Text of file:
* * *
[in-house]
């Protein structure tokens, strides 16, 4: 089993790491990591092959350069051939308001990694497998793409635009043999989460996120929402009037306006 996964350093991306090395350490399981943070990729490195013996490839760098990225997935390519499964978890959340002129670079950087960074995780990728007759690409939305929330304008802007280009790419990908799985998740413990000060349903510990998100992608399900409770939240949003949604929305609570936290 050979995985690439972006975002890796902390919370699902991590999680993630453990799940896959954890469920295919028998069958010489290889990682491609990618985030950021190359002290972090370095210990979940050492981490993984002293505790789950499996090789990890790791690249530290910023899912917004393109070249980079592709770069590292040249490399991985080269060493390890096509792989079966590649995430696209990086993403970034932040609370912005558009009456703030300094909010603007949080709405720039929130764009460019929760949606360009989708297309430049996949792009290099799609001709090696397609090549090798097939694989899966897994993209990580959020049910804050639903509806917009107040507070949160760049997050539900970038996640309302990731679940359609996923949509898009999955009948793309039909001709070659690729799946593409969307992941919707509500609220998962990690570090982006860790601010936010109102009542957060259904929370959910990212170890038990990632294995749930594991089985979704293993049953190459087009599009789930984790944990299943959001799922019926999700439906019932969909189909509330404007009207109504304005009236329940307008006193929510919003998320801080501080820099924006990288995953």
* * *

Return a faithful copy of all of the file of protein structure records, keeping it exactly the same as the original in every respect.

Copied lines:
[in-house]
């Protein structure tokens, strides 16, 4: 089993790491990591092959350069051939308001990694497998793409635009043999989460996120929402009037306006 996964350093991306090395350490399981943070990729490195013996490839760098990225997935390519499964978890959340002129670079950087960074995780990728007759690409939305929330304008802007280009790419990908799985998740413990000060349903510990998100992608399900409770939240949003949604929305609570936290 050979995985690439972006975002890796902390919370699902991590999680993630453990799940896959954890469920295919028998069958010489290889990682491609990618985030950021190359002290972090370095210990979940050492981490993984002293505790789950499996090789990890790791690249530290910023899912917004393109070249980079592709770069590292040249490399991985080269060493390890096509792989079966590649995430696209990086993403970034932040609370912005558009009456703030300094909010603007949080709405720039929130764009460019929760949606360009989708297309430049996949792009290099799609001709090696397609090549090798097939694989899966897994993209990580959020049910804050639903509806917009107040507070949160760049997050539900970038996640309302990731679940359609996923949509898009999955009948793309039909001709070659690729799946593409969307992941919707509500609220998962990690570090982006860790601010936010109102009542957060259904929370959910990212170890038990990632294995749930594991089985979704293993049953190459087009599009789930984790944990299943959001799922019926999700439906019932969909189909509330404007009207109504304005009236329940307008006193929510919003998320801080501080820099924006990288995953």